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Obama vows Salvadoran aid, immigration reform
Visit cut short by Libya crisis
SAN SALVADOR, El Salvador | Making his first visit to Central America, President Obama brought promises of crime-fighting money and a vow to push the U.S. Congress to pass an immigration bill to aid El Salvador, a once war-torn country that has emerged as a stable democracy and a friendly ally.
In keeping with the other stops on his extended Latin American tour, Mr. Obama held up the tiny nation's recent peaceful transition between political parties as a model for other nations looking to emerge from chaos or dictatorships.
"There are few better examples of both the opportunities and challenges facing the Americas today than here in El Salvador," Mr. Obama said at a joint news conference with President Mauricio Funes, whom he commended for overcoming "old divisions" and showing that "progress comes through pragmatism and building consensus."
Mr. Obama is cutting his visit here short, though, to return to Washington and oversee the U.S.-led effort to enforce a no-fly zone over Libya. He held a bilateral meeting with Mr. Funes and attended a state dinner Tuesday night, forgoing a previously scheduled visit to local Mayan ruins on Wednesday.
The leaders unveiled a series of partnerships on issues ranging from climate change to security, with Mr. Obama pledging $200 million in U.S. aid to help Mr. Funes' government address the "social and economic forces that drive young people to criminality."
The president also sought to reassure El Salvador — which has nearly 2 million of its citizens living in the U.S. — that he's still committed to shepherding comprehensive immigration legislation through Congress, though he acknowledged the politics are tough.
"America is a nation of laws, and it is a nation of immigrants. And so our job is to create secure borders, to make sure that we've got a legal immigration system that is effective and is not frustrating for families, doesn't divide families," he said, citing declining Republican support for a bill that would lay out a path to citizenship for illegal immigrants. "My hope is that they begin to recognize over the next year that we can't solve this problem without taking a broad, comprehensive approach."
El Salvador was by far the smallest country on Mr. Obama's itinerary — its population hovers just above 7 million — but regional analysts say his stop there could end up being the most substantive of the trip. Mr. Funes has emerged as a possible interlocutor among other Latin American countries that might not be as friendly toward the U.S.
"I get the sense that President Obama decided that [Mr. Funes will be] his go-to person in Central America," said Kevin Casas-Zamora, a former vice president of Costa Rica who is a fellow at the Brookings Institution. "They probably decided that all the other leaders … are too weak, too corrupt or too controversial."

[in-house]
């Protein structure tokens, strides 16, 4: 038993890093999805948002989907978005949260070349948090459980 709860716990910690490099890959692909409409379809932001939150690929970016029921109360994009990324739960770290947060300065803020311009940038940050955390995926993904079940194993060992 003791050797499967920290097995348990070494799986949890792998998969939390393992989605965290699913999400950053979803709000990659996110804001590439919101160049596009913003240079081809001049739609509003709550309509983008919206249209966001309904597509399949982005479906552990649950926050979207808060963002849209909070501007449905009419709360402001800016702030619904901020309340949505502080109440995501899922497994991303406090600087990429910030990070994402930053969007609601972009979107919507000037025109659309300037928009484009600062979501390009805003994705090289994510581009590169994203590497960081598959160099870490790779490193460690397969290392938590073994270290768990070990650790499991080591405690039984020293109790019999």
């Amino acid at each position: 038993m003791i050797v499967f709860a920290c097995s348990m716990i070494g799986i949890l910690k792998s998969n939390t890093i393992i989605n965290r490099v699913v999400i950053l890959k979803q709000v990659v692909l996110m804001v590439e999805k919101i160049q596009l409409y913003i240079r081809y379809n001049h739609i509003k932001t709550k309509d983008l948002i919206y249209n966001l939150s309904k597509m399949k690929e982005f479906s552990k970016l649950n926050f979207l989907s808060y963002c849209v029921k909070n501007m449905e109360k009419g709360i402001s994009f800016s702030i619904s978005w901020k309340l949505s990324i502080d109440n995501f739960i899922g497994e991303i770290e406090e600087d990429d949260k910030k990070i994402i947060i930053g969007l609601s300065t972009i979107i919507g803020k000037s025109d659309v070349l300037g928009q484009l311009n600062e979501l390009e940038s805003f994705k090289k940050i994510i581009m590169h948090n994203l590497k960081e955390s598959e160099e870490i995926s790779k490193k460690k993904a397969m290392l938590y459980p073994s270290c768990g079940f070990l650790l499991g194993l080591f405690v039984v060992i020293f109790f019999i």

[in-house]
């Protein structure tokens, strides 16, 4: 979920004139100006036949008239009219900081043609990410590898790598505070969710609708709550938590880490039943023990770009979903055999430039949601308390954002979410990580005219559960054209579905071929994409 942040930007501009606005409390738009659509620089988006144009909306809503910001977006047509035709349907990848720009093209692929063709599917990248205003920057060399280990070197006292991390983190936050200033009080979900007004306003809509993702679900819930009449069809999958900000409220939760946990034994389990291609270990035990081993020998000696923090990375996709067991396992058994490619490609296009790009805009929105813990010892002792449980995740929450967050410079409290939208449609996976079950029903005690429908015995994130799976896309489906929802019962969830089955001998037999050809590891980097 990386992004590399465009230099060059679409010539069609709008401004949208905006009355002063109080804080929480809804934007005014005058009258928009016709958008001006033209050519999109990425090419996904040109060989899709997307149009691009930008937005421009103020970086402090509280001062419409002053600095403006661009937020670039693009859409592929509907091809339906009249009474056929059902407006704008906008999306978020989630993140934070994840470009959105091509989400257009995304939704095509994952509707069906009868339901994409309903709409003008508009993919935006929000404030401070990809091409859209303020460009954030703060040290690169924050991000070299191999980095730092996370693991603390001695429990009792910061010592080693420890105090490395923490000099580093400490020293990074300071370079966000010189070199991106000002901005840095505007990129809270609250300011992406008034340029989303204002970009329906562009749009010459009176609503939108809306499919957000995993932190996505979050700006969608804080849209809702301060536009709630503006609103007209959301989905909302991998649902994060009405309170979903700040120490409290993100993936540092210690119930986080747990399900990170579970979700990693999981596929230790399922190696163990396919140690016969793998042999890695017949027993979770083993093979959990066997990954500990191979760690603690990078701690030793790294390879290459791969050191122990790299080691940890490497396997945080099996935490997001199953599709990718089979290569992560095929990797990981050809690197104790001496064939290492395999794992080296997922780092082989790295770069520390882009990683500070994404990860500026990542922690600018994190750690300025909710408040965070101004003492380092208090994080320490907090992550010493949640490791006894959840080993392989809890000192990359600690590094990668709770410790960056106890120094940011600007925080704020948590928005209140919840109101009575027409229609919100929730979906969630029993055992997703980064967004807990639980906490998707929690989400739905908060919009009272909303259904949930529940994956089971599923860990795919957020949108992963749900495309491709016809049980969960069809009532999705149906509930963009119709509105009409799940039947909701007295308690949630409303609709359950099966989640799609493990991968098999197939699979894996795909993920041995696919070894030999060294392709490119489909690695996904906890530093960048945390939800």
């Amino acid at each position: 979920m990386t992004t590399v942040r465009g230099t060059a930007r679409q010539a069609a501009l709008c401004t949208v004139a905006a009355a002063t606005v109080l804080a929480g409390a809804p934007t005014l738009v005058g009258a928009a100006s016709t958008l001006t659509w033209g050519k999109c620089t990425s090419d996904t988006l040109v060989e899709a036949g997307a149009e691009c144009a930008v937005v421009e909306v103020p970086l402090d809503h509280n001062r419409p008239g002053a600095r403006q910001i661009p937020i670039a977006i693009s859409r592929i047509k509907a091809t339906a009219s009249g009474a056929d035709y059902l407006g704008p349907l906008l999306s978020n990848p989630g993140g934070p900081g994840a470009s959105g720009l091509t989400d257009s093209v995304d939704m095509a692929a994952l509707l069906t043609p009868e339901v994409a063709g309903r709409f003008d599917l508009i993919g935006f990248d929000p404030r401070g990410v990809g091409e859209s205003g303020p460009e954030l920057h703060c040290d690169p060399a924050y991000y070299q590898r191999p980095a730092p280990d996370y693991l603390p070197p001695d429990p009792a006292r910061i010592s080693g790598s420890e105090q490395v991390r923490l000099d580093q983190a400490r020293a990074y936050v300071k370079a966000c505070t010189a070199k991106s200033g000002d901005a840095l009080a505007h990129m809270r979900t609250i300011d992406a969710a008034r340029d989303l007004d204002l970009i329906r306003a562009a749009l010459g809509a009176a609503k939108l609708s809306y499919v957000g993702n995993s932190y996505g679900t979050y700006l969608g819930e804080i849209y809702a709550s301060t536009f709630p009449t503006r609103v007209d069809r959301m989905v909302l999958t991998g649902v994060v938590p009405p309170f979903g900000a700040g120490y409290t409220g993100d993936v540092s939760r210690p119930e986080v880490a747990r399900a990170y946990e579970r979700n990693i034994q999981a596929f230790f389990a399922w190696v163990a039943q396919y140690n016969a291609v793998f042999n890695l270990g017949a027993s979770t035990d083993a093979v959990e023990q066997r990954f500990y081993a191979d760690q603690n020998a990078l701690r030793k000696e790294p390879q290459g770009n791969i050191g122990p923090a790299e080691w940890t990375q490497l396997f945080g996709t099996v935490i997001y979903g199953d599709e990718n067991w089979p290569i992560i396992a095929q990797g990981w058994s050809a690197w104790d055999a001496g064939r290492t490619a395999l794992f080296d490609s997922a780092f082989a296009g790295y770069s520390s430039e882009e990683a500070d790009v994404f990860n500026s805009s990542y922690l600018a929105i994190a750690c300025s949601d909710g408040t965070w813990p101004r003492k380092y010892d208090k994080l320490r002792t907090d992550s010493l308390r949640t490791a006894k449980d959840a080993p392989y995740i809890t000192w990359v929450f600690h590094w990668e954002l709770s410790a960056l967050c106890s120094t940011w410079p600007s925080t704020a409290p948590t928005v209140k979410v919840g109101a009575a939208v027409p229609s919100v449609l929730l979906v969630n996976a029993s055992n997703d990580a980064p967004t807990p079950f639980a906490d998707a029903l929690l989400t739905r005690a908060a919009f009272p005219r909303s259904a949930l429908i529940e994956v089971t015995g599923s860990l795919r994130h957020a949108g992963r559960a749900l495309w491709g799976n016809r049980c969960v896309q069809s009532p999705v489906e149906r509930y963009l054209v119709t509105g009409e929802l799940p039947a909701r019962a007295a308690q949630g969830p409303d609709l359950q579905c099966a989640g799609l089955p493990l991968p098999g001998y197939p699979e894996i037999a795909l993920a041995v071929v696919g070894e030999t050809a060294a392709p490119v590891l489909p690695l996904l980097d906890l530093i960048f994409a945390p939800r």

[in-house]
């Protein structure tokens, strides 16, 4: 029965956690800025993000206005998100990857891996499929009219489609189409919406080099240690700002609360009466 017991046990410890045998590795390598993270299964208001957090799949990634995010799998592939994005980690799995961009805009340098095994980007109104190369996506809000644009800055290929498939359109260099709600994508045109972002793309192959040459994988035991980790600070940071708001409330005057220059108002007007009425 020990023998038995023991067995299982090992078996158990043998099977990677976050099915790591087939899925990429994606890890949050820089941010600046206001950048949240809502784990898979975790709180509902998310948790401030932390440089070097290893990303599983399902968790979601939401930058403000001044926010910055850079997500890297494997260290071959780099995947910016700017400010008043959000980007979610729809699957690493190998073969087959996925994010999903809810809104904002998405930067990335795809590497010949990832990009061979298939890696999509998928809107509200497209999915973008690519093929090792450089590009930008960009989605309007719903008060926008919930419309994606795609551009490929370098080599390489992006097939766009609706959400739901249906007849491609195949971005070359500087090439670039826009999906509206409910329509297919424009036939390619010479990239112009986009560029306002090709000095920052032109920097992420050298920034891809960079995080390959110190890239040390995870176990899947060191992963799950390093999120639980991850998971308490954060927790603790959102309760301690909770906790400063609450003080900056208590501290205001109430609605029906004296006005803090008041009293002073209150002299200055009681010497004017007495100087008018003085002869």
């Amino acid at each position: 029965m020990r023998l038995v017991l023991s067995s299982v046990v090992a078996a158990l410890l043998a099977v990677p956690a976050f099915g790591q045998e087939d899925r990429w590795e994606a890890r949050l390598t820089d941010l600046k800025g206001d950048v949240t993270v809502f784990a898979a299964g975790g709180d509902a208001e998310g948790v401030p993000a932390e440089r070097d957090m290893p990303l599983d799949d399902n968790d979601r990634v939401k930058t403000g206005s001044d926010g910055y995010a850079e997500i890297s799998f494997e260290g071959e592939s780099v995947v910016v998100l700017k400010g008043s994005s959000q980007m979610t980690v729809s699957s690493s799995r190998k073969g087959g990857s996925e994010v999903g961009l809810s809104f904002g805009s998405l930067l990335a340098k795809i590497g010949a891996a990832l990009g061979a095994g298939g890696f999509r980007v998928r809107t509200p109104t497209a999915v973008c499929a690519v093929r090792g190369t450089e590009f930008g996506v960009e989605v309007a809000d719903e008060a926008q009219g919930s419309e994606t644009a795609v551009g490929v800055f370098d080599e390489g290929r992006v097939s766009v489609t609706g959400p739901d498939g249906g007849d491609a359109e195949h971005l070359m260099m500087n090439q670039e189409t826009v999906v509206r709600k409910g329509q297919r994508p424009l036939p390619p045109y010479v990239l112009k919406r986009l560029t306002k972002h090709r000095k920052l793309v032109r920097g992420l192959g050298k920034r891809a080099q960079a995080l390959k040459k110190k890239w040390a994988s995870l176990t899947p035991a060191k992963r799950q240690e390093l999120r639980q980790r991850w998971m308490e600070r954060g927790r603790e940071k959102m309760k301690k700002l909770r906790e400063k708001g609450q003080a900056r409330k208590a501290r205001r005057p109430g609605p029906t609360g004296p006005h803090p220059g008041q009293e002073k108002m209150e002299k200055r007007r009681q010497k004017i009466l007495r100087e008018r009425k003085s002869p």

Indeed, analysts agree that Mr. Obama's Latin American tour had to include a visit to a country in Central America, a vital bridge between drug producers in South America and consumers in the United States, and El Salvador represented the most obvious choice.
Anti-Americanism among leaders in Guatemala and Nicaragua and a 2009 coup in Honduras likely ruled out those countries. And with Mr. Obama bearing no good news on a long-stalled free-trade agreement, Panama would have been an awkward option, while the government of Mr. Funes is seen as more in need of shoring up than that of Costa Rica, another U.S. ally.
Some observers were concerned initially that the election in 2009 of Mr. Funes — the first center-left candidate to win office since a truce ended the fighting in 1992 — would spiral the country back into violence. Instead, Mr. Funes, a former TV personality, has been credited with bolstering the nation's democratic credentials.
"Thirty years ago, we were shooting bullets [at] each other," said Francisco Altschul, El Salvador's ambassador to the U.S., at a discussion hosted by the Heritage Foundation. "Twenty years ago, we were able to find a political solution to our conflict. The past two years, we have been advancing and consolidating our democratic institutions."
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About the Author
Kara Rowland, White House reporter for The Washington Times, is a D.C.-area native. She graduated from the University of Virginia, where she studied American government and spent nearly all her waking hours working as managing editor of the Cavalier Daily, UVa.’s student newspaper.
Her interest in political reporting was piqued by an internship at Roll Call the summer before her ...
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